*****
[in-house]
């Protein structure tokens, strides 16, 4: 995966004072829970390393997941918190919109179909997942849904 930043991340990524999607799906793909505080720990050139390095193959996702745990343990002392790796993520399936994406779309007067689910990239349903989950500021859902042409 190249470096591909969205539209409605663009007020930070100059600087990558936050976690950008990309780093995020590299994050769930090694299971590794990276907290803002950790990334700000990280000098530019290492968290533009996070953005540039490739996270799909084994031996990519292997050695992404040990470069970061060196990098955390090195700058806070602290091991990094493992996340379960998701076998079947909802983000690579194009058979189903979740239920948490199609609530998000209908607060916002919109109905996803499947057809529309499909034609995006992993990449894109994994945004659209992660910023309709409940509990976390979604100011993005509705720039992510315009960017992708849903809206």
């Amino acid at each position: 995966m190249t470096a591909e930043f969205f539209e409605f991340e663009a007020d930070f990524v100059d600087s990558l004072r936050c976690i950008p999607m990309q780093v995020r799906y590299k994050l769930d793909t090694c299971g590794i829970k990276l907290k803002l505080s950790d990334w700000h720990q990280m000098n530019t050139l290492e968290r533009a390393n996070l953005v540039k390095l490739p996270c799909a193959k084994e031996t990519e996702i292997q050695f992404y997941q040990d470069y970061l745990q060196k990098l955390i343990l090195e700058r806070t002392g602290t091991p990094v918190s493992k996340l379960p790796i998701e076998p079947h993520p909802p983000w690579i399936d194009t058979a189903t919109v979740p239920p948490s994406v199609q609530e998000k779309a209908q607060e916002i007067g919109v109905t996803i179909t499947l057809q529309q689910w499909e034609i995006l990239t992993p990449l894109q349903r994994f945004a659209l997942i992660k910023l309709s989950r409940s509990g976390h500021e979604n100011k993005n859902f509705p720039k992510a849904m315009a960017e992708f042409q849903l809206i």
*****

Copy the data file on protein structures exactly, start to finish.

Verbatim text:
[in-house]
């Protein structure tokens, strides 16, 4: 995966004072829970390393997941918190919109179909997942849904 930043991340990524999607799906793909505080720990050139390095193959996702745990343990002392790796993520399936994406779309007067689910990239349903989950500021859902042409 190249470096591909969205539209409605663009007020930070100059600087990558936050976690950008990309780093995020590299994050769930090694299971590794990276907290803002950790990334700000990280000098530019290492968290533009996070953005540039490739996270799909084994031996990519292997050695992404040990470069970061060196990098955390090195700058806070602290091991990094493992996340379960998701076998079947909802983000690579194009058979189903979740239920948490199609609530998000209908607060916002919109109905996803499947057809529309499909034609995006992993990449894109994994945004659209992660910023309709409940509990976390979604100011993005509705720039992510315009960017992708849903809206």
């Amino acid at each position: 995966m190249t470096a591909e930043f969205f539209e409605f991340e663009a007020d930070f990524v100059d600087s990558l004072r936050c976690i950008p999607m990309q780093v995020r799906y590299k994050l769930d793909t090694c299971g590794i829970k990276l907290k803002l505080s950790d990334w700000h720990q990280m000098n530019t050139l290492e968290r533009a390393n996070l953005v540039k390095l490739p996270c799909a193959k084994e031996t990519e996702i292997q050695f992404y997941q040990d470069y970061l745990q060196k990098l955390i343990l090195e700058r806070t002392g602290t091991p990094v918190s493992k996340l379960p790796i998701e076998p079947h993520p909802p983000w690579i399936d194009t058979a189903t919109v979740p239920p948490s994406v199609q609530e998000k779309a209908q607060e916002i007067g919109v109905t996803i179909t499947l057809q529309q689910w499909e034609i995006l990239t992993p990449l894109q349903r994994f945004a659209l997942i992660k910023l309709s989950r409940s509990g976390h500021e979604n100011k993005n859902f509705p720039k992510a849904m315009a960017e992708f042409q849903l809206i």